I need to post 60 signs, mostly going onto wolmanized 4x4 or 4x6 signposts that have been outdoors for a few years. The sign holes are sized for #12 through 5/16 wood screws or lag bolts.

However I'll be running these down with a ratchet possibly with bit holder. No AC power for a drill. Don't have a cordless. Worried about splitting the 4x4s with these big screws.

Are there screws or lags of this size that can "self tap" into softwood?

  • 1
    How near the end of the posts does the screw need to go? If it's fairly nearly the end I would not be as confident as Chuck S about not splitting a 4x4, especially one that has been weathered for a few years with the end grain uppermost getting wet and drying out repeatedly, that's a recipe for brittle wood. I would go at this expecting them to split since that's the safest option — no point in hoping for the best and only preparing for that eventuality as it'll leave you short if you face the worst-case scenario (which you're bound to in at least a handful of cases). [contd]
    – Graphus
    Aug 23 '18 at 14:25
  • Quite a different story if you'll be driving the screws in well below the cut end, the wood within the main body of the posts (a few inches down and through the rest of the length) should be basically unaffected, practically as-new in fact, and you can treat it accordingly.
    – Graphus
    Aug 23 '18 at 14:30
  • We will be dead center and well away from any cut ends. Aug 23 '18 at 17:54
  • Apologies, I forgot to come back to this Question. The risk of splitting the wood is greatly lessened by the screws going in well away from the ends, but after checking what size #12 screws are I would personally prefer to still drill pilot holes because at ~1/3" the screws are pretty darn beefy. My suggestion for doing this on-site was going to be the same as @SaSSafraS1232's first paragraph. [contd]
    – Graphus
    Aug 26 '18 at 16:18
  • A brace is the original cordless drill, only far more powerful. And with the hex adaptors available now they're brought fully into the present day, allowing one to be used with a socket bit to drive the screws after drilling the pilots. The pilots can be drilled using a traditional auger bit (this would be my preference, but finding a 5/16 one might not be easy in the time available) however some of older alligator jaws, even though they aren't built for it, can grip a round-shaft bit tightly enough to drill into softwoods. Failing that, the hex adaptor opens up numerous other possibilities.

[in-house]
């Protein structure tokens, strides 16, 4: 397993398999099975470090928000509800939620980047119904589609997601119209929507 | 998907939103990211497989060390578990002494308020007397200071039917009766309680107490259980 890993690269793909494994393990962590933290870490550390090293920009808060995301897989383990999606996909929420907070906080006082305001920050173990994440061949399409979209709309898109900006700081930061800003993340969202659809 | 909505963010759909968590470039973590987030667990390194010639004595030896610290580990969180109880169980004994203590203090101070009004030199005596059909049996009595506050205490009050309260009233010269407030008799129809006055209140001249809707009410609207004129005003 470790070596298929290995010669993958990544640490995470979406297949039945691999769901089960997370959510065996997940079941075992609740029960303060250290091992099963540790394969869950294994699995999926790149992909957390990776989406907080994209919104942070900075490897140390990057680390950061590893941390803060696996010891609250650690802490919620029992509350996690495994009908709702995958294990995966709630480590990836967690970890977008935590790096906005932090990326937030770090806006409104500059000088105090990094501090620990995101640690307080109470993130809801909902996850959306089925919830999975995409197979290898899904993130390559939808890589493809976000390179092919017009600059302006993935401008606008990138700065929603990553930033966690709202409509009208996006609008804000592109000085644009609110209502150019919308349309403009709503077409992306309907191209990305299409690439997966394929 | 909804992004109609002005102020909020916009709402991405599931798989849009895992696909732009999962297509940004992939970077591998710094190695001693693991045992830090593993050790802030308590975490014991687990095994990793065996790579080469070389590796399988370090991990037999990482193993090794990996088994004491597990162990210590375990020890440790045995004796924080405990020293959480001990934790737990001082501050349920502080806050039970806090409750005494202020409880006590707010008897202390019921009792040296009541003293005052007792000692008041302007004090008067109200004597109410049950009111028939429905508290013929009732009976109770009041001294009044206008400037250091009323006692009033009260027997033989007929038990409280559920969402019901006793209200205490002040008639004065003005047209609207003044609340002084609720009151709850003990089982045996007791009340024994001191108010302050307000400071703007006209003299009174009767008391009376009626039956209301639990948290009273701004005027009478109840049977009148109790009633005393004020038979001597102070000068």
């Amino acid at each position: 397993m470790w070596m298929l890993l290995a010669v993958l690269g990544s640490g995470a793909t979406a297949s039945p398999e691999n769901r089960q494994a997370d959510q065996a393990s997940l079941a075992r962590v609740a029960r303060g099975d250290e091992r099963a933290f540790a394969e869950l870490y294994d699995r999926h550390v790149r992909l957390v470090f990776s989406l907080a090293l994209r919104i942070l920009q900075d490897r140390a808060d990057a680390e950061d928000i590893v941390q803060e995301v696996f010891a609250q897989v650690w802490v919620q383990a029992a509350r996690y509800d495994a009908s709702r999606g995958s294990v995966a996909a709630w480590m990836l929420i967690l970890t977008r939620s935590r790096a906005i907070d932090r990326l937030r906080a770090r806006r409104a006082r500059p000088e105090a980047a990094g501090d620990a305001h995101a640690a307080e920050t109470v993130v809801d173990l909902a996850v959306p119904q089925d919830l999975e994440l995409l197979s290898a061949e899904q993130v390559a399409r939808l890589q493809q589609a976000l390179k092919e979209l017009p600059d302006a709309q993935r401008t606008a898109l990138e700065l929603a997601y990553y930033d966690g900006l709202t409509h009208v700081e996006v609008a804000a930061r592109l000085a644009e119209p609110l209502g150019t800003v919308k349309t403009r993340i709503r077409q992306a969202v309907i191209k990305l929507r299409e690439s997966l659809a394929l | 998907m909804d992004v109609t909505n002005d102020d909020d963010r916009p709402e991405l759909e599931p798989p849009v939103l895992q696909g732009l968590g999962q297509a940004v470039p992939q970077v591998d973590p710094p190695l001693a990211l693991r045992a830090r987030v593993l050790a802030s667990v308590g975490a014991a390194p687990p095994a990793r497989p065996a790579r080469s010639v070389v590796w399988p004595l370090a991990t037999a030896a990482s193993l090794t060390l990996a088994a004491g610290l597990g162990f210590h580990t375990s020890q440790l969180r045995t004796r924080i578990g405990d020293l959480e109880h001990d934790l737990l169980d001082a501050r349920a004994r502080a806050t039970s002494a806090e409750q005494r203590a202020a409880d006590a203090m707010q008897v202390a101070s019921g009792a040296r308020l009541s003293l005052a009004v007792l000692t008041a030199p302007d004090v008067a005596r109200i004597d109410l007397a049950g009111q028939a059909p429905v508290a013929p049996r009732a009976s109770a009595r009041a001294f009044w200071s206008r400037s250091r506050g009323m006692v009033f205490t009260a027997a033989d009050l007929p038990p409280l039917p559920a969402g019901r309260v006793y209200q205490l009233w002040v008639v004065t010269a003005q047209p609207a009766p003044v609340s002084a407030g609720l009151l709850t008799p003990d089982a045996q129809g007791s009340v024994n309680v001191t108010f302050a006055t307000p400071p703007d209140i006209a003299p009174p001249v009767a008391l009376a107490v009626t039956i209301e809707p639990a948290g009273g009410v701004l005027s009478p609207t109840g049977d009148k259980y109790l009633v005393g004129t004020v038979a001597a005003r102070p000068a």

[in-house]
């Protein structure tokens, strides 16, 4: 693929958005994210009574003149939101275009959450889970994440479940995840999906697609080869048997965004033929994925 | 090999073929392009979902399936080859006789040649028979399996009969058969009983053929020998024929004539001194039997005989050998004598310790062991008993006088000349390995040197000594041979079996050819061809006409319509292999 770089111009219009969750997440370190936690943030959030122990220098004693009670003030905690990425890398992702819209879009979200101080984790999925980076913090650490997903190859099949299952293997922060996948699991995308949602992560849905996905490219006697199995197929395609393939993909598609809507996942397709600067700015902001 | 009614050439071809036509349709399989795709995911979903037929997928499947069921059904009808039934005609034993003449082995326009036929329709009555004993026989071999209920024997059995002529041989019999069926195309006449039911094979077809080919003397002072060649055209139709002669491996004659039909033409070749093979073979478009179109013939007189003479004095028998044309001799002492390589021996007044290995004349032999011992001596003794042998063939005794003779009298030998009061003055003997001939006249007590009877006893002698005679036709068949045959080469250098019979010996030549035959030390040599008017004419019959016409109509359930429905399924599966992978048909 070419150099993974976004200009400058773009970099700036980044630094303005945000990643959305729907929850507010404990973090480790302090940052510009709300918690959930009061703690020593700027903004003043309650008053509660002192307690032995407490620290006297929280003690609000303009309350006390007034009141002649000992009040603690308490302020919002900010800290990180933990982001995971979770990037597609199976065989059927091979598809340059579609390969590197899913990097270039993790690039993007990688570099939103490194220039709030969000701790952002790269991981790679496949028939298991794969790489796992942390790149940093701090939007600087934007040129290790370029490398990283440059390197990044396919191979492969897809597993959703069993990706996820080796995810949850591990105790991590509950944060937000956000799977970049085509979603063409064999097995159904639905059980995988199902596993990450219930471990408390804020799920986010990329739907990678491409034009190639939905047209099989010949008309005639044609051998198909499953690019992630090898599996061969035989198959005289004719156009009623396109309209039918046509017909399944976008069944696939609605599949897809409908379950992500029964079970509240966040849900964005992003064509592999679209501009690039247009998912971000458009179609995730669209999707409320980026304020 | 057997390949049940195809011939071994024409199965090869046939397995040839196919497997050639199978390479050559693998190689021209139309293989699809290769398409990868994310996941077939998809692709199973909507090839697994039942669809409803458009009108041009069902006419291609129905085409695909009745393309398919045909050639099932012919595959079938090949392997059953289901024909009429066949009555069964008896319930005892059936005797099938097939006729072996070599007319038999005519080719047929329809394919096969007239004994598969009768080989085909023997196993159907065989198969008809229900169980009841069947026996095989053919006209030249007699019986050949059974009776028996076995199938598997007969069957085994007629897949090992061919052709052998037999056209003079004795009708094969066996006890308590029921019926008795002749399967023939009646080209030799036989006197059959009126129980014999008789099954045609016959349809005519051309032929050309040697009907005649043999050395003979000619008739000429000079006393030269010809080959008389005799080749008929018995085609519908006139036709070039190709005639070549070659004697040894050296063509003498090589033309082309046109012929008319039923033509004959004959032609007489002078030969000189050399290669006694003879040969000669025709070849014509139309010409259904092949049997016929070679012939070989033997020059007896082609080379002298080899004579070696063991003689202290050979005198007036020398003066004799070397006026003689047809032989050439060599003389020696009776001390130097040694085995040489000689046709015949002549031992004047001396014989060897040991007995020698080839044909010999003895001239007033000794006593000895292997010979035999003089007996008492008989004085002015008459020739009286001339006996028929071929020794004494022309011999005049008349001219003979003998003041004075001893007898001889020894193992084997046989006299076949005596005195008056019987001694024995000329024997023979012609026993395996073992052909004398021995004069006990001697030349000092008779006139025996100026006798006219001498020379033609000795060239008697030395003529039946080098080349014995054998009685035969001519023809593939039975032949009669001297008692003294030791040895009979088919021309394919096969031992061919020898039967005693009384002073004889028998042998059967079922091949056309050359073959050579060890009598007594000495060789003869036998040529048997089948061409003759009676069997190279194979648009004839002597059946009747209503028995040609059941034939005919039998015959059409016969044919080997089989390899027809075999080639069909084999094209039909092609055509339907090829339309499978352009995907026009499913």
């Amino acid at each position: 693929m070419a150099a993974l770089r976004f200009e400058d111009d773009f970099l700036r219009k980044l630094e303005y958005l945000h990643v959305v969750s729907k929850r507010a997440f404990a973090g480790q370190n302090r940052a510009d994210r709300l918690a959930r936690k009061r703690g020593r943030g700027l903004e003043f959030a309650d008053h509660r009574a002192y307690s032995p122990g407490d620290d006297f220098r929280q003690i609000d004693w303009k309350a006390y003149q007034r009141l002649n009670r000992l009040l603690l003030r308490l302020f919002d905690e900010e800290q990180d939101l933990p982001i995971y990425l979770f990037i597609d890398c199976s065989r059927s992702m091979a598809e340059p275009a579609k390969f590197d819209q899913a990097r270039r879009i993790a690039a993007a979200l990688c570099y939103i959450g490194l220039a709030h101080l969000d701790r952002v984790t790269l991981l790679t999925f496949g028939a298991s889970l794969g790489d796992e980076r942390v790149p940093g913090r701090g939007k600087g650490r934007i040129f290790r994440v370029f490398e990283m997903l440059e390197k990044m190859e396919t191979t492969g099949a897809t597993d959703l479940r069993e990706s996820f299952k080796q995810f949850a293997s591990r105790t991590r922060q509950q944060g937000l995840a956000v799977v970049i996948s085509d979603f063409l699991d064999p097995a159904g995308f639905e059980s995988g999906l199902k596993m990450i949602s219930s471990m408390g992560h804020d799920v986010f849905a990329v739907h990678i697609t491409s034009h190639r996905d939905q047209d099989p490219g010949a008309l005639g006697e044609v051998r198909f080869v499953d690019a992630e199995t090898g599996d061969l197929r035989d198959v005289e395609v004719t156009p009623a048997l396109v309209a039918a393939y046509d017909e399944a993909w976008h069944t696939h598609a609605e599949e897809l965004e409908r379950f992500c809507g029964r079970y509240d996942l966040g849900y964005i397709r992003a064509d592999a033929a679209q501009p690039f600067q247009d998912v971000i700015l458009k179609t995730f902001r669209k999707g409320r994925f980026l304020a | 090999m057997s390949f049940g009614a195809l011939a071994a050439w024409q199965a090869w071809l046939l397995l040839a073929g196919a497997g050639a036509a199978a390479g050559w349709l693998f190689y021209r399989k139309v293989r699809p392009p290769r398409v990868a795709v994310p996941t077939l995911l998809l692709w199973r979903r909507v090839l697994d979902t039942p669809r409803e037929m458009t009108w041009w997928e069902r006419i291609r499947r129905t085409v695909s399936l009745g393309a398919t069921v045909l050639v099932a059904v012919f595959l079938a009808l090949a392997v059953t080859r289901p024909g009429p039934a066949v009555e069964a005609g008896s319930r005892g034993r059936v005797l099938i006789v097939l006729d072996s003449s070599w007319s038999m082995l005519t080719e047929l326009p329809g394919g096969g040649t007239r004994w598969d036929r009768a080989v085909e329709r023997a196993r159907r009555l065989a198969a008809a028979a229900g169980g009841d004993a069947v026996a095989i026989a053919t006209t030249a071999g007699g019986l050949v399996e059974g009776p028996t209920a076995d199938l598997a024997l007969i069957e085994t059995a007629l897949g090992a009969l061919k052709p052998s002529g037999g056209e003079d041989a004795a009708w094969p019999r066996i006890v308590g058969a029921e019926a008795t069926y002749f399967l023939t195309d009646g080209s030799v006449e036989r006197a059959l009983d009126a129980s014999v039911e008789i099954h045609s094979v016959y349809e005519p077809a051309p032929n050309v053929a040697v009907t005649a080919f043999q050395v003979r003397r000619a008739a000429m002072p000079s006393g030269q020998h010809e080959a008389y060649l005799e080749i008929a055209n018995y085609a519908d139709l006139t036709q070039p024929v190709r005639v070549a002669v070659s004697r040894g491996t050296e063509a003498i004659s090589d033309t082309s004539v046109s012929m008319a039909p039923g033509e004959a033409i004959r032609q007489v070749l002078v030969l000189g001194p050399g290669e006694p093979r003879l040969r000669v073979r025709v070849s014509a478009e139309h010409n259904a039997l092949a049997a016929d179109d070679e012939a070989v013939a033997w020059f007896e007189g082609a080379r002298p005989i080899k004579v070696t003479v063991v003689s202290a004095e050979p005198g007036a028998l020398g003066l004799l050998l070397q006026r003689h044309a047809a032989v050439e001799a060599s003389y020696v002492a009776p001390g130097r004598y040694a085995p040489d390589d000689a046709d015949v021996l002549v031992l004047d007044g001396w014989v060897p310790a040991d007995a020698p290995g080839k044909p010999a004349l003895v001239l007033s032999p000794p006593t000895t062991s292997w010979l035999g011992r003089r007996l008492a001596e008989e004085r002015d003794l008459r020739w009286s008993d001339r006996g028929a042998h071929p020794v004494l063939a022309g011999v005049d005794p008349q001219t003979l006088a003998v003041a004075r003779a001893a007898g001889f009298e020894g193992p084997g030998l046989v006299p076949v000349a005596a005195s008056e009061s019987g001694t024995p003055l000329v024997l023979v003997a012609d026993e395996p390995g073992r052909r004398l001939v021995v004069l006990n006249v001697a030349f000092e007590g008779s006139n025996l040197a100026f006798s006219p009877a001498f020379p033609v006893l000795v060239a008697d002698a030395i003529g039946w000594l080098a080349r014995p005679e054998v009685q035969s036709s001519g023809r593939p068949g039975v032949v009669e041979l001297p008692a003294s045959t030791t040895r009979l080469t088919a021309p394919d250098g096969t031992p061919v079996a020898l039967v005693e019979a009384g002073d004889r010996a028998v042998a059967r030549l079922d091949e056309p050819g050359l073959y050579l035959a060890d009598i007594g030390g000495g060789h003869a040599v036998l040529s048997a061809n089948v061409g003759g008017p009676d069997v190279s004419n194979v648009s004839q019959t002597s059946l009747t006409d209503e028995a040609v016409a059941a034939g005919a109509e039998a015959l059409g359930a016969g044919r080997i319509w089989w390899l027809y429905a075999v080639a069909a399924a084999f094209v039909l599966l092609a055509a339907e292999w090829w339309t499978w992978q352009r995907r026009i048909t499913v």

– Graphus
    Aug 26 '18 at 16:25

Drill pilot holes with a brace and bit. You'll be much less likely to split the post and you'll have a much easier time driving the fasteners. I would also lubricate each screw/bolt with some paste wax before driving it to reduce the effort required.

That said, I would seriously consider buying or borrowing a cheap cordless impact driver (though I would still drill pilot holes). Driving 120+ (2 per sign) 5/16 lag bolts by hand doesn't sound very fun at all.

  • 1
    Doing this with a brace was going to be my suggestion and is how I would do it myself if faced with the task. @Harper, re. lubricating the screws, this used to be common advice but not much recommended these days, still a useful tip to ease the driving of screws of larger diameter into wood. Other options for lubricant are linseed oil (but here, any oil will do you) or soap. If you're able to use the brace to drive the lag screws overcoming friction should be no problem at all, but if resistance builds up too high you can twist the head of the screw off. Will also ease removal later if needed.
    – Graphus
    Aug 26 '18 at 16:40
  • If not the brace, I also have a 3/8 drive speed wrench that's pretty ideal for driving screws. Aug 26 '18 at 17:41
  • @Harper Graphus has a good point about breaking the heads off the screws. If the resistance gets too high you can back them out and then drive them back in to help keep the friction manageable too. My understanding is that this burnishes the hole. Aug 27 '18 at 16:10

Wood screws and lag bolts of this size will self tap and will not split a 4x4. For 60 signs I would look at renting a cordless. Those posts will have dried out and will not be as welcoming to the bolts like a fresh post would be. You're in for a workout.

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